It's never easy seeing a job rejection in your email inbox, especially if it was a retail job you really wanted. But what if we told you that getting a job rejection can be a good thing? Believe it or not, they can actually work in your favour.
Lorena Tonarelli asks Professor John Arnold, an occupational psychologist at Loughborough University Business School, how jobseekers can constructively deal with rejections and turn them into opportunities for improvement and success.
Ask for feedback
It might seem like a daunting prospect, but asking for feedback really will turn your bad experience into a good one. Even if you are still feeling a little bitter about not being selected, by asking them for feedback you’ll learn from your mistakes and find out what you need to work on next time you apply for a retail job. “Write down any questions you think you answered badly and rehearse a better answer,” advises Arnold.
Factors of motivation
We know it might be tempting to throw a self-pity party on the sofa for a few days and eat nothing but toast, but it’s really crucial to keep highly motivated. Remember the rejection isn’t personal, just this retail vacancy wasn’t for you, and the next one might be, so chin up and don't get dishearted, no one likes a grumpy guts. In order for you to keep successfully motivated in your search, you need to know where your motivation comes from.
According to Arnold, the level of your motivation when jobhunting depends on three things:
- How much you want the job
- Confidence in your ability to perform well during the selection process
- Confidence that the employers will notice if you perform well.
“Although there's not much you can do about the last of these points, you certainly can address the first two by being careful about what you apply for, namely jobs you're suited for, and by improving the way you present yourself in the selection process.”
As you can see, confidence is key, you have to believe in yourself and in your own abilities. If you do battle with issues of confidence, don’t worry, there are a few simple things you can do to help build it up in preparation for those dreaded job interviews.
- If delivering a presentation during an interview makes you nervous, do a rehearsal in front of family or friends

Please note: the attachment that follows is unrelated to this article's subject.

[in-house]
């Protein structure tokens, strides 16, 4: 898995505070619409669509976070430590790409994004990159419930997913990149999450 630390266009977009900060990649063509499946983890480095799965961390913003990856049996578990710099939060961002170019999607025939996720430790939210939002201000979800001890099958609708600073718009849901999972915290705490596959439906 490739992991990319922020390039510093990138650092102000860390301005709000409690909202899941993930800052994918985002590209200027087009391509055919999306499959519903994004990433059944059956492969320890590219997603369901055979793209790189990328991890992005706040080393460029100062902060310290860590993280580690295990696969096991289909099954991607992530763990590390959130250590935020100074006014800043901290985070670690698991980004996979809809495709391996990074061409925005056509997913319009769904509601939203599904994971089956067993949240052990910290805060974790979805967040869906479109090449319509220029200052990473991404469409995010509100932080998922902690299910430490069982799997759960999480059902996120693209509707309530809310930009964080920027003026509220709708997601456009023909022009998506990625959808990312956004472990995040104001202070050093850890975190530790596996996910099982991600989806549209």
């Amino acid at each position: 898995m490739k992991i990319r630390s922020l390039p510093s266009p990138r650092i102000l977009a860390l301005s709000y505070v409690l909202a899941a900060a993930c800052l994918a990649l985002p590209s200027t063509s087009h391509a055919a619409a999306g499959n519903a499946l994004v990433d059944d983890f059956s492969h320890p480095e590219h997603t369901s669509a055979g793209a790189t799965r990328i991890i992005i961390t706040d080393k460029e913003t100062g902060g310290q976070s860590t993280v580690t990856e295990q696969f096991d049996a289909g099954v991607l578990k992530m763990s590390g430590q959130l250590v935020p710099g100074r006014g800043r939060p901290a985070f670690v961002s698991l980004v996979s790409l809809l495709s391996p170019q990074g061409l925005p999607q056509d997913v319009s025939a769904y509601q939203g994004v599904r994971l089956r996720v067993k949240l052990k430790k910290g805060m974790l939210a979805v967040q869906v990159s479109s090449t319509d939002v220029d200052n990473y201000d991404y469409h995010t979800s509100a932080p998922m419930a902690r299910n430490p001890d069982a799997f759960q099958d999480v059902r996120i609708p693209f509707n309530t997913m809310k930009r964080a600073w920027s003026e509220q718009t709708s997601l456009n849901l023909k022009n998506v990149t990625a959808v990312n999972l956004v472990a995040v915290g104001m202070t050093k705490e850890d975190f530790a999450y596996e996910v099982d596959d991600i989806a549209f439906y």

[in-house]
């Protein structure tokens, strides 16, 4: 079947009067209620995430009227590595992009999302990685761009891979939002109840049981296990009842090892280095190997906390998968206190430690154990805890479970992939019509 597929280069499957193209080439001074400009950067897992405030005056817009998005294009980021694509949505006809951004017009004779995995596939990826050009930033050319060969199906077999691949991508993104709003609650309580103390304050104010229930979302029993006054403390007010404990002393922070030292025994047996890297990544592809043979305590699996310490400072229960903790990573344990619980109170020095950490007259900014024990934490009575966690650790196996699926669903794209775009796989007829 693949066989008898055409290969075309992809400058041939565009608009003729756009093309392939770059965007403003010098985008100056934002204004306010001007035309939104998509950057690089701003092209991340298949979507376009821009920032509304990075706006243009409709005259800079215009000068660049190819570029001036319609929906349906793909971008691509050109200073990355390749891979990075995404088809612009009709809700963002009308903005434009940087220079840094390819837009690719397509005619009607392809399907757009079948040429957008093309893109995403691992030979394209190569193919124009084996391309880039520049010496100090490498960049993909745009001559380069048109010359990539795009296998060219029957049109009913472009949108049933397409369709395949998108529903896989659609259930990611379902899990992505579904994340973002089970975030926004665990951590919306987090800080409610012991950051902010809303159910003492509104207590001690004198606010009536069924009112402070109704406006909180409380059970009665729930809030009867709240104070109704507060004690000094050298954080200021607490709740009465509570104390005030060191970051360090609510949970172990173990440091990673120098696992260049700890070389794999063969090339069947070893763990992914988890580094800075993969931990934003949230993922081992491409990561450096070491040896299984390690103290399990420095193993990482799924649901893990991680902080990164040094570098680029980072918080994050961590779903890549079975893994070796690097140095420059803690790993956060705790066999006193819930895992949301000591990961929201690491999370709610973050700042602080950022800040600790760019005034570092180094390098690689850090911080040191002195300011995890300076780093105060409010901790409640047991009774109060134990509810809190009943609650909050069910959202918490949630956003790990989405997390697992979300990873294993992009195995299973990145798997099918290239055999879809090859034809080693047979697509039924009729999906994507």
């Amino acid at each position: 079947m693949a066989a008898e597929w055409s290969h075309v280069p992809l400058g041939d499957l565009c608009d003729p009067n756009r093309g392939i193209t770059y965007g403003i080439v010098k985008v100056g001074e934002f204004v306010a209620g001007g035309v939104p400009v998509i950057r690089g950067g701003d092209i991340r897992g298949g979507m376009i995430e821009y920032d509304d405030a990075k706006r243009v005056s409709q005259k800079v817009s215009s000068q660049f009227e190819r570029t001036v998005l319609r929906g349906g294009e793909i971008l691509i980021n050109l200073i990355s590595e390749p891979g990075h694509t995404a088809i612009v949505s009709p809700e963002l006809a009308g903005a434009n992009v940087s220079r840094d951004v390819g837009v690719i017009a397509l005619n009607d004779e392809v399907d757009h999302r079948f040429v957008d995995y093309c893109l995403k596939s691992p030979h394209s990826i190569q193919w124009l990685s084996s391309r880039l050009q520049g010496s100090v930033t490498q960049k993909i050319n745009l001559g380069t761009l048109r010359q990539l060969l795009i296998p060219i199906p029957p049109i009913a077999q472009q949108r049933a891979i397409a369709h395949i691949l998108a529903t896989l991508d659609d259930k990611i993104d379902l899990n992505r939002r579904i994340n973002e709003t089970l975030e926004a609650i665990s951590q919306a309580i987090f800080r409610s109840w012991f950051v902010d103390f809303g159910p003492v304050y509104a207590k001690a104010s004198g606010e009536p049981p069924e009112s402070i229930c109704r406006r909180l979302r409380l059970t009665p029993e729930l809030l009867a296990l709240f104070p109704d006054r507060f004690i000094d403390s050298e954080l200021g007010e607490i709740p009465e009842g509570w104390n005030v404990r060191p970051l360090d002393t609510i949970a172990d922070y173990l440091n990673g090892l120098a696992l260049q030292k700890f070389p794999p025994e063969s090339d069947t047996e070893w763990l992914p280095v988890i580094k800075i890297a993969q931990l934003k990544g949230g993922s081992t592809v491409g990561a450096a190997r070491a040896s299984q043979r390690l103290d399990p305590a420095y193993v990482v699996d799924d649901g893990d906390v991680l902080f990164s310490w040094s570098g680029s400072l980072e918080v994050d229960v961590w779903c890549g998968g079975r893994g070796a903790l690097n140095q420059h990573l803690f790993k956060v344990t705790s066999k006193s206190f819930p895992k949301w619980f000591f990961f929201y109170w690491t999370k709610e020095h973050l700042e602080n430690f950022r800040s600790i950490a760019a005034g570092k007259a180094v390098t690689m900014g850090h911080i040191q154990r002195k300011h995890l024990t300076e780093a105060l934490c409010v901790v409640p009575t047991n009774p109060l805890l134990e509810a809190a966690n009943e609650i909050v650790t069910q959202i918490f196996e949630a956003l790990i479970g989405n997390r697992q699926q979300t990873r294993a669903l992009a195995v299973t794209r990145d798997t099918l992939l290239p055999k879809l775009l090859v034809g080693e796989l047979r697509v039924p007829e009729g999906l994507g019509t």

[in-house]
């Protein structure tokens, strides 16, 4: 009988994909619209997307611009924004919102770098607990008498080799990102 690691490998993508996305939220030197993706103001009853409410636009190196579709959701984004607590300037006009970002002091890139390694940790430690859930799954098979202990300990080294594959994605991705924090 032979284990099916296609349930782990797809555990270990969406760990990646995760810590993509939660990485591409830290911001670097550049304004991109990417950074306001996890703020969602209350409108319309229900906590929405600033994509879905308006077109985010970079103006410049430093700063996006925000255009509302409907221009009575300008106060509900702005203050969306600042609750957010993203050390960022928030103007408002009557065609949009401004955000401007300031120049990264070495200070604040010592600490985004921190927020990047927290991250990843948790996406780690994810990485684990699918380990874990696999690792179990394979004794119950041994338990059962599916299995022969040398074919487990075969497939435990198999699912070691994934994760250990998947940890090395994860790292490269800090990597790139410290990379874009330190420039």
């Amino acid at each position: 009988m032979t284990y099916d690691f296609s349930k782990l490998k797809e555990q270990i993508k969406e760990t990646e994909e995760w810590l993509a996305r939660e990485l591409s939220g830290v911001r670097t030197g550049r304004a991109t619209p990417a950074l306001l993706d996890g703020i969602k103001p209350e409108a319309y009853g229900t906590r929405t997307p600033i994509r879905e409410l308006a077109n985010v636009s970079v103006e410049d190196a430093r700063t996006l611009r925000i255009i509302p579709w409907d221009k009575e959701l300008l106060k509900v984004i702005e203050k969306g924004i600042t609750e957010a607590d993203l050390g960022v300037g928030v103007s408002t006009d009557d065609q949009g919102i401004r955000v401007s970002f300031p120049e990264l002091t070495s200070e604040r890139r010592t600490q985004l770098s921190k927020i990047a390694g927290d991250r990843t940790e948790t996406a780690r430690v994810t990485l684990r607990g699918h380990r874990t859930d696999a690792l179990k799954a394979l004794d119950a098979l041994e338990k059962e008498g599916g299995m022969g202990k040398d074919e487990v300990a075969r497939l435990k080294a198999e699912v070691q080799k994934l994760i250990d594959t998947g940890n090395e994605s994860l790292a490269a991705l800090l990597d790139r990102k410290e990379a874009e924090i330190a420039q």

- Do you dread tests? Practice timing yourself on completing tasks you’re likely to be asked in an interview. SHL Direct also offer practice tests
- Do group exercises worry you? Perhaps a weekend public speaking course could help. Hot Courses lists several around the UK
Of course, no one wants to fail, but if you do get rejected, don’t worry. For the vast majority of jobseekers trying to succeed in a retail career, failing one or more interviews is perfectly normal, especially in the current job climate, so keep positive and don’t ever stop trying.
To successfully overcome rejections, stay optimistic, don’t take things personally and keep looking at how you can improve your job search strategy and interview performance. No improvement is too small, whether it’s what you say or how you dress at the interview, it’s all relevant in getting you closer to your goal: a well-deserved job offer!
“Think hard before future interviews about how, exactly, your skills and experience can contribute to the job. Perhaps you're going for jobs that you aren’t well suited to, and the interviewers see this more clearly than you do? In the event of repeated rejection, if possible, do a roleplay interview with someone who is an experienced interviewer to get practice and honest feedback.”
It may seem like people are luckier than you but don’t get bitter, you may not be seeing all the effort they put into preparation too. Remember, as they saying goes, luck is when preparation meets opportunity.
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